This optimism comes as a surprise as Institut Pasteur experts had warned of a possible fourth wave in July when the government started to ease France’s strict lockdown back in May.

How did the experts go from a quite pessimistic to a very favourable outlook for this summer?

“Overall health measures had a much stronger impact on the virus circulation than what we had expected based on the previous waves,” according to T. Sofonea. 

“The closing of the schools had a very high impact, and the epidemic kept dropping when they reopened, as well as when the terraces reopened,” she said. 

Daily case numbers continue to fall in the country, even in some départments of the south west where the spread of the Delta variant has been worrying the authorities.

While the incidence rate had increased in parts of the south west, it is now dropping again. 

However, experts say a close eye must be kept on variants, which could provoke a fourth wave in September. 

“The epidemic could spread again in September or October, but this fourth wave will be really different from the others,” Delfraissy said on RTL radio, adding that the virus will be faced with “a highly vaccinated population which will be protected from variants.”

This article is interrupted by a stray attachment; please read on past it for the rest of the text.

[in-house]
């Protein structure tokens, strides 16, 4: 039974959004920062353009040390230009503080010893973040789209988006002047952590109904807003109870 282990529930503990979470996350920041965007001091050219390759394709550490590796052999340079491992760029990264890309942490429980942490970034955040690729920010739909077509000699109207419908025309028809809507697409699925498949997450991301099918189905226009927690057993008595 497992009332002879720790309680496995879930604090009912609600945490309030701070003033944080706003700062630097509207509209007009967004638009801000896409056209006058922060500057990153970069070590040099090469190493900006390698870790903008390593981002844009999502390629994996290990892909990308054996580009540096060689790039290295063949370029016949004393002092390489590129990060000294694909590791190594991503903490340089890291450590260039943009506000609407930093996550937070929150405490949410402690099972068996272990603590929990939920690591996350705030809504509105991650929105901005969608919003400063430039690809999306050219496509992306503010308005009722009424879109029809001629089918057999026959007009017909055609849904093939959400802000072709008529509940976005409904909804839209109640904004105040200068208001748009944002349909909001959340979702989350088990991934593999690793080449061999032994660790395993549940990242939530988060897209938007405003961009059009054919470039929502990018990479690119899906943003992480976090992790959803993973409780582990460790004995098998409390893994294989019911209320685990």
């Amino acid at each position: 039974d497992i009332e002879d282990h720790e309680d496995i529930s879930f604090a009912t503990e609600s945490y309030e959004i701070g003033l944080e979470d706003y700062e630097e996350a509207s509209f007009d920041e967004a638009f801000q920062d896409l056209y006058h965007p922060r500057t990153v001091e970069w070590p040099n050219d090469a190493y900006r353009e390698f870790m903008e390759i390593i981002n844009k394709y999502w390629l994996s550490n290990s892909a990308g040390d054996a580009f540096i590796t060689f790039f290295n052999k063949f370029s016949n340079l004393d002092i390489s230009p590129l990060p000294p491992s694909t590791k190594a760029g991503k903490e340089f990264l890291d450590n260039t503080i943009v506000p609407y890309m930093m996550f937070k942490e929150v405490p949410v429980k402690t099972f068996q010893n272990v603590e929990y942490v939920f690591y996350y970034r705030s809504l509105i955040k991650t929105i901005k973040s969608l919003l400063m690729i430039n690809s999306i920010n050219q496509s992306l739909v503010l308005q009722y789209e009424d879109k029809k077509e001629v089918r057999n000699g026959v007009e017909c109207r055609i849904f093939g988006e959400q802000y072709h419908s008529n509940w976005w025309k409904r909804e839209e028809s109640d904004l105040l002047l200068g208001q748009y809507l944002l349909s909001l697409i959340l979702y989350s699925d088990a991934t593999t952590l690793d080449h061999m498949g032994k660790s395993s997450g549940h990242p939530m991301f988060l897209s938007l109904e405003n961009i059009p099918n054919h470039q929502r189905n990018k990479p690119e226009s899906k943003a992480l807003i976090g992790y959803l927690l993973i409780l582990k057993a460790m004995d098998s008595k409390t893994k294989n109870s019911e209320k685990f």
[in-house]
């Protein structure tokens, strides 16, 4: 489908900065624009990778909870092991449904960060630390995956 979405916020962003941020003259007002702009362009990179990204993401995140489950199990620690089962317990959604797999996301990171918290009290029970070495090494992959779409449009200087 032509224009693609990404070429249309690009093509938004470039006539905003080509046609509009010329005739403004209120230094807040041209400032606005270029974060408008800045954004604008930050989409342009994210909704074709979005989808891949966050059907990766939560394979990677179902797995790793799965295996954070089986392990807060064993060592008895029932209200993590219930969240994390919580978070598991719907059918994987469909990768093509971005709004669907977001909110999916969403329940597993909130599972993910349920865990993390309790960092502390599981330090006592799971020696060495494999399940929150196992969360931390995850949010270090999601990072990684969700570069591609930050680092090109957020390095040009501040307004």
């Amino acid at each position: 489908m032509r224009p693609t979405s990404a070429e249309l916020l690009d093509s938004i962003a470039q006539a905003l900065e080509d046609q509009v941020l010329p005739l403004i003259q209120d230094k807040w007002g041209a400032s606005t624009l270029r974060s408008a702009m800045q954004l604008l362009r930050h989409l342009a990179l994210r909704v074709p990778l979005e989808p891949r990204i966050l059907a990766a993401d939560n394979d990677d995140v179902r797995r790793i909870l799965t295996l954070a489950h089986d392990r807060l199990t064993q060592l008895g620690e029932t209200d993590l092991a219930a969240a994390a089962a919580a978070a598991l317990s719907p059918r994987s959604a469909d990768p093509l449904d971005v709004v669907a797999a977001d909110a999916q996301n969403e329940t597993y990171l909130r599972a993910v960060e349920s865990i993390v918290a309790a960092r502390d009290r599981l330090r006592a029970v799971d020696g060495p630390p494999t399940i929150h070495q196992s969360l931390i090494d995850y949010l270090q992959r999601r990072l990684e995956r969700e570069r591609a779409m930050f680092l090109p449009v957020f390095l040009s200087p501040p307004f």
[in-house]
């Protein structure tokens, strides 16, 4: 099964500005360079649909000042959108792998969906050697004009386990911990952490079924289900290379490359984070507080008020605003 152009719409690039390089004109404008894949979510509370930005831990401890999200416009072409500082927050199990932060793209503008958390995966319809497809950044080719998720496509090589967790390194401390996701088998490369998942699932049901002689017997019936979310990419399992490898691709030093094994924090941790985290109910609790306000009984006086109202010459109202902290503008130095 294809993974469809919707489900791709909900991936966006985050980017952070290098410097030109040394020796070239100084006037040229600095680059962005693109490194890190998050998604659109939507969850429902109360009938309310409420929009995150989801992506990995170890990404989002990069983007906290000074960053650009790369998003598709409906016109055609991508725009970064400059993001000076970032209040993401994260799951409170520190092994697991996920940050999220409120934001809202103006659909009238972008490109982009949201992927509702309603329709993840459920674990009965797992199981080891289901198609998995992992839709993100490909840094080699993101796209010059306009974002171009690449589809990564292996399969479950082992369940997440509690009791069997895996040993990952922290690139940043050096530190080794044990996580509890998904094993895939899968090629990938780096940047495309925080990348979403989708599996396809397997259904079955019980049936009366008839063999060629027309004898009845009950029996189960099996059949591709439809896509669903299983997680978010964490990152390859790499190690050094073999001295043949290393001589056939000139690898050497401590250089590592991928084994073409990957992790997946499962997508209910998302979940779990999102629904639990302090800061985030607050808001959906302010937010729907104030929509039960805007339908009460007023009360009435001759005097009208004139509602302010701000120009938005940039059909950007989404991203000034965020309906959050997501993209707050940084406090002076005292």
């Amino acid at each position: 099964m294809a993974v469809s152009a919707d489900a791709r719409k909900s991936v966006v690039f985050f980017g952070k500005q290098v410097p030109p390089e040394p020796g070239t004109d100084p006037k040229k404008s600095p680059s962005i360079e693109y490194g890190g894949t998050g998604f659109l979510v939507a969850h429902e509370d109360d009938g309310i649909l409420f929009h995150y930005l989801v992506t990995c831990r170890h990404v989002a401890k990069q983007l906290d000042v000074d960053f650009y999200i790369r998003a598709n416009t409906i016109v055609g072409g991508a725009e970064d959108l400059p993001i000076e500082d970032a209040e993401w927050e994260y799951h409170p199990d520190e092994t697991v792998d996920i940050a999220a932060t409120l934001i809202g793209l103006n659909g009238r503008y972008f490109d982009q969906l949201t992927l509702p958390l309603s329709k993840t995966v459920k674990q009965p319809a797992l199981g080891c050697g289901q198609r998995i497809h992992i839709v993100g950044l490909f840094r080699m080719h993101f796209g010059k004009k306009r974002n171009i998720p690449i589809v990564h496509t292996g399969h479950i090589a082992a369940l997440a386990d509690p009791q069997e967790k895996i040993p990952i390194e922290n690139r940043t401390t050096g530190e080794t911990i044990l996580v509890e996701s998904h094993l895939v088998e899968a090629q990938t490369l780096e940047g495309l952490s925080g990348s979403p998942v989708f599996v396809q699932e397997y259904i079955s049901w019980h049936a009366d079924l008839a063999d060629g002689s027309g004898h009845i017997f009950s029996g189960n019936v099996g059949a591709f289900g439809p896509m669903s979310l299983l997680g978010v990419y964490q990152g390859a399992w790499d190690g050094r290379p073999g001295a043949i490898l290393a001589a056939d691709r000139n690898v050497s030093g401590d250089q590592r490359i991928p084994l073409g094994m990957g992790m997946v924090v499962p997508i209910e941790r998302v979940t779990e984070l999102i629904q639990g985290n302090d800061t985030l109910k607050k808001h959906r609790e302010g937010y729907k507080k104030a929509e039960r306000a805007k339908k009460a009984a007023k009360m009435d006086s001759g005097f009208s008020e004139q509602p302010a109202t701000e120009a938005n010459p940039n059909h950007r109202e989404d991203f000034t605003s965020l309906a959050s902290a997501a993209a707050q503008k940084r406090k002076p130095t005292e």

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French vocab and prices: Your guide to visiting the dentist in France

From finding a dentist to treatment costs, plus the crucial bits of French vocab, here's everything you need to know about visiting the dentist in France.

French vocab and prices: Your guide to visiting the dentist in France

The dentist – as unjustly dreaded in France as they are anywhere else in the world.

But, while few, if any, of us enjoy visiting our friendly, neighbourhood chirurgien-dentiste, we all know that it’s important to care for our teeth and gums, so here’s what you need to know.

How to make an appointment